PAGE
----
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The Hall of Not Famous Enough: Now in Conveniant Full-Post Form


BaltimoreTerp

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http://joeposnanski.blogspot.com/2011/04/hall-of-not-famous-enough.html

In any case, when I talk about the Hall of Not Famous Enough, I'm talking about something different: I am talking about players who upon close examination at around the level of the average Hall of Famer at his position but still got almost NO Hall of Fame consideration, not just from the voters but from the fans too. It's the second part that matters as much as the first. The point here is that these players got almost no Hall of Fame support, and there were barely a peep about it from the general public.
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Dale Murphy is the one who continues to baffle me. I hardly even hear any uproar over his lack of enshrinement. Five Gold Gloves, a stretch of complete dominance, high OBP, 398 HR... Sure he tailed off beginning in 1988 -- and perhaps he does not belong in the HOF -- but there should at least be some serious discussion, right? I'll take him over the Hawk.

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It baffles me greatly as to how Tim Raines is not in the Hall of Fame. He's probably some what recognized by the general public, but there's still a good number of people out there that probably haven't seen his numbers and just how good he was. He was the second best leadoff hitter of his generation, and that's quite a high honor when you consider he played in the same era as Ricky Henderson. Fantastic OBP, stole a ton of bases, and did so at a staggeringly successful rate. Had his health not started to let him down as he got older he would have gotten to 3,000 hits, at which point this conversation would probably be moot.

Alan Trammell is right there as well. His entire career was more or less spent in the shadow of someone else, the early part against Robin Yount, and later for years in the shadow of Ripken.

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It is completely maddening to me that Joe Tinker and Johnny Evers are in the Hall of Fame and Alan Trammell and Lou Whitaker are not. Someone in Detroit should have written a poem/song about them.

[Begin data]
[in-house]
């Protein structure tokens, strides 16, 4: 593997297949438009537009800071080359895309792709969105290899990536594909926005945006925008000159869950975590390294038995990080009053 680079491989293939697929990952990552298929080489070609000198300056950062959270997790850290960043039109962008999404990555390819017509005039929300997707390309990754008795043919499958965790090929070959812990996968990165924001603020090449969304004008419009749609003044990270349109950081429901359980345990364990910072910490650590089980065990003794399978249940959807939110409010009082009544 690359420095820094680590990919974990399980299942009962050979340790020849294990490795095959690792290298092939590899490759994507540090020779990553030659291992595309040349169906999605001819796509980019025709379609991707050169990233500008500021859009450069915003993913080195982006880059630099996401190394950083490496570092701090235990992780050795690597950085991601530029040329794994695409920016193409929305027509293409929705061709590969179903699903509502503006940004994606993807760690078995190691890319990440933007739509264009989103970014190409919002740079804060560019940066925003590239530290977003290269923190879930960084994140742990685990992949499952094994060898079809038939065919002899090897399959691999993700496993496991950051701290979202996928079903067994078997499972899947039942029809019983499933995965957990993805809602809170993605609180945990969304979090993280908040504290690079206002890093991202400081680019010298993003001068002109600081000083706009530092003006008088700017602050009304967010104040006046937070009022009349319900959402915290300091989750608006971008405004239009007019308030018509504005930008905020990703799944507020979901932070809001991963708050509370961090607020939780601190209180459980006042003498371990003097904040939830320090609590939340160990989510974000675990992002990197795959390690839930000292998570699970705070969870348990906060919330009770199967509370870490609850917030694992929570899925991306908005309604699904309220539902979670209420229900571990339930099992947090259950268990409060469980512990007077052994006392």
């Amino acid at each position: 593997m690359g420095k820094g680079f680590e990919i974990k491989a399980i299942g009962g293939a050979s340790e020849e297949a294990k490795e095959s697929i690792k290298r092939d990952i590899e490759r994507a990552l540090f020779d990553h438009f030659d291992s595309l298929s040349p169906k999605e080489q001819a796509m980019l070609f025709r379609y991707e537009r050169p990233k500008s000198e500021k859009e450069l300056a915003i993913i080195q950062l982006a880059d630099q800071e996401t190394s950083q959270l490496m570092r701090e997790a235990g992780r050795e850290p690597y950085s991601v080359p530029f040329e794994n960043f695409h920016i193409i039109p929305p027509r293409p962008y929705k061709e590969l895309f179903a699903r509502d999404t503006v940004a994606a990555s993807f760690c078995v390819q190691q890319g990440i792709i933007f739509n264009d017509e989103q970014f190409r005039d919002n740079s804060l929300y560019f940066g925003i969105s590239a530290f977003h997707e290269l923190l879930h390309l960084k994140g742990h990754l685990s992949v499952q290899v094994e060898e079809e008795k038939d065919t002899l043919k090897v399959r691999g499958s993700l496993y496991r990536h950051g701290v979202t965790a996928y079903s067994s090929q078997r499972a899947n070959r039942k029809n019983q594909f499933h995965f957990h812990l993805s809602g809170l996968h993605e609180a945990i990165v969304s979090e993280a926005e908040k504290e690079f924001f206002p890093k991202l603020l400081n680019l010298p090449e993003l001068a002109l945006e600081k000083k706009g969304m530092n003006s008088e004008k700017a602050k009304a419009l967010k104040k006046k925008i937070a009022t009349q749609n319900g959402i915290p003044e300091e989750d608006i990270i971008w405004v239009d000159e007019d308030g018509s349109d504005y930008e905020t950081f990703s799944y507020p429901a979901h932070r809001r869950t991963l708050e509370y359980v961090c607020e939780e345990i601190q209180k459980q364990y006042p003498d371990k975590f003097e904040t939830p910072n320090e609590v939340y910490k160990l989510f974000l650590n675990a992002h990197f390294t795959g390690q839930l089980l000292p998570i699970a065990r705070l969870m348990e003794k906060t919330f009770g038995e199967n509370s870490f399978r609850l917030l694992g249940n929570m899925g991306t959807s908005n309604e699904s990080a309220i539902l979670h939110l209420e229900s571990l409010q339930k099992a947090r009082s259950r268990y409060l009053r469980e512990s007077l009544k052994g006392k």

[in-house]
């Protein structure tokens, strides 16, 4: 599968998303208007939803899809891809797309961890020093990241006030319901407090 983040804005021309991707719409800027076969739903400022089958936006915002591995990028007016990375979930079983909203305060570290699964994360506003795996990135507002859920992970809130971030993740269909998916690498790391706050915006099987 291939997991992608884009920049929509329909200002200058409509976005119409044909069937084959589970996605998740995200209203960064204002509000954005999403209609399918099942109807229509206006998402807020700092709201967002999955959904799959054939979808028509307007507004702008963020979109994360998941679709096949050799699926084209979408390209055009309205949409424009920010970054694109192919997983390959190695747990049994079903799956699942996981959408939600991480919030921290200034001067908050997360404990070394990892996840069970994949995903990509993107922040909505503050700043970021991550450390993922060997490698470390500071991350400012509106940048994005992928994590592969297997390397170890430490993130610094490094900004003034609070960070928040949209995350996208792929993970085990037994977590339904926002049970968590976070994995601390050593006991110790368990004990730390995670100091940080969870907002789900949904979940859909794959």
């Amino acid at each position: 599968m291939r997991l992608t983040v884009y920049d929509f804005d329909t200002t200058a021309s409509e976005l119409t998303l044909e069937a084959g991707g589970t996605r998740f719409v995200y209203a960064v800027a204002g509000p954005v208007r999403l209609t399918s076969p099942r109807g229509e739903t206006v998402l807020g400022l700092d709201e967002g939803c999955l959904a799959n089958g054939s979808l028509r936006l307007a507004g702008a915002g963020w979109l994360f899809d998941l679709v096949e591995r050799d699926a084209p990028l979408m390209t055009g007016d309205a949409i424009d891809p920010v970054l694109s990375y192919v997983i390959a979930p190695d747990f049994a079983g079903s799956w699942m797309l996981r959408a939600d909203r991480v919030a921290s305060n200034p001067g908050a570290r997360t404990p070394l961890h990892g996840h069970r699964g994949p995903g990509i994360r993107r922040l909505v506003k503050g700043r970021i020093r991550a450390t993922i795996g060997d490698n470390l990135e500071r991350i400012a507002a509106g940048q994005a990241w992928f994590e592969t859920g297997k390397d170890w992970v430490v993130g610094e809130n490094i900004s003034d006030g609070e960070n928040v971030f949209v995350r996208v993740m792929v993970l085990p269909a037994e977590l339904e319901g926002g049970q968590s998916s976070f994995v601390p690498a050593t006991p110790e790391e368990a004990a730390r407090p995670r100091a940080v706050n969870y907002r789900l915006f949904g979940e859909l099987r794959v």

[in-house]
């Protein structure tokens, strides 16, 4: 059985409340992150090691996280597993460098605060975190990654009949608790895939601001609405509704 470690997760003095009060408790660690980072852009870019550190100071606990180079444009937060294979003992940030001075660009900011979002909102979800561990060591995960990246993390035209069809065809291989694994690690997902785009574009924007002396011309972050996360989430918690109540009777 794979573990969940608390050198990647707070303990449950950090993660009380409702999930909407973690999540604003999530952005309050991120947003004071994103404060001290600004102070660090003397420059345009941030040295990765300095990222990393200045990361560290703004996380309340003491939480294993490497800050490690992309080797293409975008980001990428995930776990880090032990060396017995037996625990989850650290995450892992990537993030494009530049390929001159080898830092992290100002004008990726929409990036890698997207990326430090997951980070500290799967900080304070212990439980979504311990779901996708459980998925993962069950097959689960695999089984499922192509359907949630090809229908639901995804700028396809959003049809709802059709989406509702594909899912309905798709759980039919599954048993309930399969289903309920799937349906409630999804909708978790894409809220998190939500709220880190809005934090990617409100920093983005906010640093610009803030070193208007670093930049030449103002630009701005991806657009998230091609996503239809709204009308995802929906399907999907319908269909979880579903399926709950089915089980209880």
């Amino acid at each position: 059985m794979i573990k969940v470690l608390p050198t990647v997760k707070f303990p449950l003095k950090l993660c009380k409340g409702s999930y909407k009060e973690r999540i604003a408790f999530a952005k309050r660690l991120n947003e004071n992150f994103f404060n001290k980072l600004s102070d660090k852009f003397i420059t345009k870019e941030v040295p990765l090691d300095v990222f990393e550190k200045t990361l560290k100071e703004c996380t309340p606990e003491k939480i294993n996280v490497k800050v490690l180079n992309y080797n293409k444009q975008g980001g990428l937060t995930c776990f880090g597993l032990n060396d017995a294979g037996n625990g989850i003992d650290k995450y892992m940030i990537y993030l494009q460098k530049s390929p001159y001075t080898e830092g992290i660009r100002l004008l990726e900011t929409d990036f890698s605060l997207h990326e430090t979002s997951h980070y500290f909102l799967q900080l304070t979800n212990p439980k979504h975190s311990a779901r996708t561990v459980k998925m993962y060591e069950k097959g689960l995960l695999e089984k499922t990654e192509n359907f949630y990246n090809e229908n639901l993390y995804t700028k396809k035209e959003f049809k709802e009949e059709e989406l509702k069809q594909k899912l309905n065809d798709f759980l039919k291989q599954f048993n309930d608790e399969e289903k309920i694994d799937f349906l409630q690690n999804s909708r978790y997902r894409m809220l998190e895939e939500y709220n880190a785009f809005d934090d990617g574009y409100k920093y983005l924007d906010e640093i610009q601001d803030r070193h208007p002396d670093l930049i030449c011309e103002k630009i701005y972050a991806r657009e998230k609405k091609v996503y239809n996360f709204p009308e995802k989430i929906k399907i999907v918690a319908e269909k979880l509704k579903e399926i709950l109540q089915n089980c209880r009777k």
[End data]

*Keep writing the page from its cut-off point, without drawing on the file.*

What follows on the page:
Bobby Grich is always first on my list of guys who belong in Cooperstown, though.

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Dale Murphy is the one who continues to baffle me. I hardly even hear any uproar over his lack of enshrinement. Five Gold Gloves, a stretch of complete dominance, high OBP, 398 HR... Sure he tailed off beginning in 1988 -- and perhaps he does not belong in the HOF -- but there should at least be some serious discussion, right? I'll take him over the Hawk.

Murphy's problem is that his peak was very short. He didn't have a great year until he was 24 and his last really good season was at 31. Among players with at least 1000 career games in center field he's 36th in career WAR, below many eligible non-HOFers like Fred Lynn, Cesar Cedeno, Fielder Jones, Brett Butler, Willie Davis, Jimmy Wynn. By my count 12 of the top 25 players in the CF WAR standings aren't in the Hall (some eligible, some not yet), and Murphy is 36th. He's got a long line until he's got a case under the "best eligible player at his position who's not in".

It is completely maddening to me that Joe Tinker and Johnny Evers are in the Hall of Fame and Alan Trammell and Lou Whitaker are not. Someone in Detroit should have written a poem/song about them.

Trammell and Whitaker are excellent candidates, fully deserving of enshrinement. But Tinker, Evers (and Chance) all ended up with career values fractions of a win below 50 WAR, and were the key members of the team that still holds the records for most wins in a 1, 2, 3, 4, and 5-year period. The Cubs of the 1900s were the 1970s O's of their time - almost every pitcher that pitched for them did far better than they did anywhere else, which is a sure sign of defensive greatness behind them.

There are 59 players who were good enough to play 1500+ games at shortstop. All but the bottom 6 or 8 were very good players. Tinker ranks 15th in WAR, ahead of guys like Campaneris, Herman Long, Miguel Tejada, Phil Rizzuto, Rabbit Maranville, even with HOFers Dave Bancroft and Luis Aparicio. Trammell ranks 7th.

Evers is 17th on the similar list for second basemen, ahead of HOFers Bobby Doerr, Nellie Fox, Red Schoendienst, Bill Mazeroski.

Maybe the poem helped them, but they have good HOF cases anyway.

Bobby Grich is always first on my list of guys who belong in Cooperstown, though.

Grich is a perfect storm of underratedness - walks, relatively low average, mid-range power, excellent defense just before ESPN.

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